More generally, sums related to these weighted harmonic number expansions of the Stirling numbers of the first kind are defined through the generalized "zeta series"
transforms of generating functions defined in Schmidt's articles [5][6] by the sums

and

where the closely related Stirling number special case of the last sum is given by [7]

We can also "invert" the relations for these Stirling numbers given in terms of the -order harmonic numbers to write the integer-order generalized harmonic numbers in
terms of weighted sums of terms involving the Stirling numbers of the first kind. For example, when the factorial-scaled second-order and third-order harmonic
numbers are given by

We can invert the Bell polynomial generating function for the Stirling numbers expanded in terms of the -order harmonic numbers to obtain more generally that for
integers we have

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where for all .

Factorial-related sums

For all positive integer m and n we have that[8]

where is the Pochhammer symbol. This formula is a dual of Spivey's result for the Bell numbers.

We also have the following factorial-related sums involving the Stirling numbers of the first kind where denotes Iverson's convention:[9]

Inversion relations and the Stirling transform

For any pair of sequences, and , related by a finite sum Stirling number formula given by

for all integers , we have a corresponding inversion formula for given by

These inversion relations between the two sequences translate into functional equations between the sequence exponential generating functions given by the Stirling
(generating function) transform as

and

The differential operators and are related by the following formulas for all integers :[10]

Another pair of "inversion" relations involving the Stirling numbers relate the forward differences and the ordinary derivatives of a function, , which is analytic for
all by the formulas [11]

Congruences

As in Wilf's Generatingfunctionology (https://www.math.upenn.edu/~wilf/gfologyLinked2.pdf), a purely generating-function-based approach towards enumerating the


Stirling numbers of the first kind is used to establish the following two special case congruence results modulo the integers and :

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More recent results providing Jacobi-type J-fractions that generate the single factorial function and generalized factorial-related products lead to other new congruence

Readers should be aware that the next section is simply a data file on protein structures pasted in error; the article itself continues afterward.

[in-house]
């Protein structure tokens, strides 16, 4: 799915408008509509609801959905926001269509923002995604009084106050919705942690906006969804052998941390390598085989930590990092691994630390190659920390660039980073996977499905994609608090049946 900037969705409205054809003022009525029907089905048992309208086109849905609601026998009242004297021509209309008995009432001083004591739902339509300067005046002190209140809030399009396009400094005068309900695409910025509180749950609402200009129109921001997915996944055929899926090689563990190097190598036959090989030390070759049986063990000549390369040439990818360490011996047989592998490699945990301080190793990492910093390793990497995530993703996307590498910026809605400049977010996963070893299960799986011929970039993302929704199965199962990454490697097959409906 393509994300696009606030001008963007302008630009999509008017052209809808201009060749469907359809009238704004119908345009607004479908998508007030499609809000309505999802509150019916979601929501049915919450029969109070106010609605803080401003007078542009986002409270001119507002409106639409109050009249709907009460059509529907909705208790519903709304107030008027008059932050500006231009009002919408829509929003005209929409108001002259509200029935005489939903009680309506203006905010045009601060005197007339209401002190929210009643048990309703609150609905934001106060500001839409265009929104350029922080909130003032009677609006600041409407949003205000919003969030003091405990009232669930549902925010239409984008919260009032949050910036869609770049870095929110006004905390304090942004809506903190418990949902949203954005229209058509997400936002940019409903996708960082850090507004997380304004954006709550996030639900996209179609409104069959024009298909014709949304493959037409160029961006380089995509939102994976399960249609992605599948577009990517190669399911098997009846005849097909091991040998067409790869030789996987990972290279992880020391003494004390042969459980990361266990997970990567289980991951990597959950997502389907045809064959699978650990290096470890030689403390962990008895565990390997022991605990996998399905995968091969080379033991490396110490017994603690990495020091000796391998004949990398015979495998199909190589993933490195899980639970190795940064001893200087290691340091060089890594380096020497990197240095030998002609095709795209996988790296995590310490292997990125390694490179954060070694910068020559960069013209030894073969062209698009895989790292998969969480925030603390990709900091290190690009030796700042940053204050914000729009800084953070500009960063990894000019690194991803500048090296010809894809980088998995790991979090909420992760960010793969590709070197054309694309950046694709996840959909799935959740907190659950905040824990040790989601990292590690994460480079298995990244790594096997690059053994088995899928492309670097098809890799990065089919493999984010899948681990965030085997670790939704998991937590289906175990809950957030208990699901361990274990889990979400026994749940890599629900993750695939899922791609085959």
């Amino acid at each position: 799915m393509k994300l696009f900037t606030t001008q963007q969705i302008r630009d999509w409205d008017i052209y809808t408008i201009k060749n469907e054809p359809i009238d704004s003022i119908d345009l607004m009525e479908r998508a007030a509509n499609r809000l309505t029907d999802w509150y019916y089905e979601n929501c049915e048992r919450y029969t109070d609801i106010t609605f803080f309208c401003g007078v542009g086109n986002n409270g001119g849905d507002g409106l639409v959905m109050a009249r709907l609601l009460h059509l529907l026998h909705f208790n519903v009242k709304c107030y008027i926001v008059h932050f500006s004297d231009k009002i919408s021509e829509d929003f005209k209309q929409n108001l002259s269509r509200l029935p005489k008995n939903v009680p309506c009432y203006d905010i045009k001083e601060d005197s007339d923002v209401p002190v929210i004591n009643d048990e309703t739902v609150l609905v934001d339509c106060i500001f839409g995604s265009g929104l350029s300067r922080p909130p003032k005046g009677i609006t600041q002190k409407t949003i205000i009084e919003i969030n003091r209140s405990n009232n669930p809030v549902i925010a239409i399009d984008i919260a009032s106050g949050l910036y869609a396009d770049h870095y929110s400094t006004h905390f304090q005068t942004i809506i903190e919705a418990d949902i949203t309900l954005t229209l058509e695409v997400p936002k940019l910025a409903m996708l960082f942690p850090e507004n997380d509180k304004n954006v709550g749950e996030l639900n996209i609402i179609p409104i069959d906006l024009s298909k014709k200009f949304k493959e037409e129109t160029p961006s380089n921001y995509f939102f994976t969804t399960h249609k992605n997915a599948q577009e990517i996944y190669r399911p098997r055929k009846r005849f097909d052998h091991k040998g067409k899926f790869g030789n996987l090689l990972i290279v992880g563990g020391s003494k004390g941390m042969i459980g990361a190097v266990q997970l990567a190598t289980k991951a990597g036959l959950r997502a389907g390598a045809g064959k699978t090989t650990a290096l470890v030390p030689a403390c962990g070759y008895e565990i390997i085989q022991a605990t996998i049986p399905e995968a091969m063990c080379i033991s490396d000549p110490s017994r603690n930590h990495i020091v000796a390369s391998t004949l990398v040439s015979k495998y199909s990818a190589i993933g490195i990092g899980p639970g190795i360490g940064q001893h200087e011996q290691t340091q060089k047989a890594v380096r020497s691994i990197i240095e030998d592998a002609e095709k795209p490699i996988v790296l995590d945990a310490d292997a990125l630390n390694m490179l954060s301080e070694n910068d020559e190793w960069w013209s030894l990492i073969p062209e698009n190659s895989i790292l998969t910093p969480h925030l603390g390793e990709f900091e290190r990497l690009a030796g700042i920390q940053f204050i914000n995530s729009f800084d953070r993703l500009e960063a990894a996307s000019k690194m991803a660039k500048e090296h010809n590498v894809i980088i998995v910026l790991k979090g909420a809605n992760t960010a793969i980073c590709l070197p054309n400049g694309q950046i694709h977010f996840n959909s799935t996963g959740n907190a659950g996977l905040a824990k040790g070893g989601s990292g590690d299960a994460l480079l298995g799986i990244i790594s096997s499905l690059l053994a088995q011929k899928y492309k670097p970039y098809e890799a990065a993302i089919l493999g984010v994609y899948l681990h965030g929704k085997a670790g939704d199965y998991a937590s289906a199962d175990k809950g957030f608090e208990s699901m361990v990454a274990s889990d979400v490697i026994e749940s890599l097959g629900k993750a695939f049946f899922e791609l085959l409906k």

results for the Stirling numbers of the first kind.[12] For example, working modulo we can prove that

and working modulo we can similarly prove that

More generally, for fixed integers if we define the ordered roots

then we may expand congruences for these Stirling numbers defined as the coefficients

in the following form where the functions, , denote fixed polynomials of degree in for each , , and :

Section 6.2 of the reference cited above provides more explicit expansions related to these congruences for the -order harmonic numbers and for the generalized factorial
products, . In the previous examples, the notation denotes Iverson's convention.

Generating functions

A variety of identities may be derived by manipulating the generating function:

Using the equality

it follows that

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(This identity is valid for formal power series, and the sum converges in the complex plane for |z| < 1.) Other identities arise by exchanging the order of summation, taking
derivatives, making substitutions for z or u, etc. For example, we may derive:

and

where is the Riemann zeta function.

Asymptotics

The next estimate given in terms of the Euler gamma constant applies uniformly for as :[13]

For fixed we have the following estimate as :

We can also apply the saddle point asymptotic methods from Temme's article [14] to obtain other estimates for the Stirling numbers of the first kind. These estimates are
more involved and complicated to state. Nonetheless, we provide an example. In particular, we define the log gamma function, , whose higher-order derivatives are